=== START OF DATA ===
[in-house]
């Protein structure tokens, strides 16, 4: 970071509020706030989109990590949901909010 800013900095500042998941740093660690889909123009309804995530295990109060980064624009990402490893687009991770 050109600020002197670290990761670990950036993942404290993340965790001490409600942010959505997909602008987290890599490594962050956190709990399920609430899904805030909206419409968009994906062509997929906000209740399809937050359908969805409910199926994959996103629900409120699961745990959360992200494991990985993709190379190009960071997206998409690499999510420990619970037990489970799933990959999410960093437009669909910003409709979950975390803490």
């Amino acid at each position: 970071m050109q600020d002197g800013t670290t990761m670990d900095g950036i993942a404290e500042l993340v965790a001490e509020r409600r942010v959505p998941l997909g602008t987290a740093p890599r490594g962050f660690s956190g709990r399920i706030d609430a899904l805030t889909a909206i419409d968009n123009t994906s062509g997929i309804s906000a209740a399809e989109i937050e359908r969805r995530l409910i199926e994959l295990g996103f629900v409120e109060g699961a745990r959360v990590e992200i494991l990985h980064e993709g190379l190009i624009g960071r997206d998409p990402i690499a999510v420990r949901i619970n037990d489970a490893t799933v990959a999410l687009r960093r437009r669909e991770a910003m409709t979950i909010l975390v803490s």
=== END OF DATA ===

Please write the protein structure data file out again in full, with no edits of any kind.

[in-house]
């Protein structure tokens, strides 16, 4: 970071509020706030989109990590949901909010 800013900095500042998941740093660690889909123009309804995530295990109060980064624009990402490893687009991770 050109600020002197670290990761670990950036993942404290993340965790001490409600942010959505997909602008987290890599490594962050956190709990399920609430899904805030909206419409968009994906062509997929906000209740399809937050359908969805409910199926994959996103629900409120699961745990959360992200494991990985993709190379190009960071997206998409690499999510420990619970037990489970799933990959999410960093437009669909910003409709979950975390803490």
């Amino acid at each position: 970071m050109q600020d002197g800013t670290t990761m670990d900095g950036i993942a404290e500042l993340v965790a001490e509020r409600r942010v959505p998941l997909g602008t987290a740093p890599r490594g962050f660690s956190g709990r399920i706030d609430a899904l805030t889909a909206i419409d968009n123009t994906s062509g997929i309804s906000a209740a399809e989109i937050e359908r969805r995530l409910i199926e994959l295990g996103f629900v409120e109060g699961a745990r959360v990590e992200i494991l990985h980064e993709g190379l190009i624009g960071r997206d998409p990402i690499a999510v420990r949901i619970n037990d489970a490893t799933v990959a999410l687009r960093r437009r669909e991770a910003m409709t979950i909010l975390v803490s």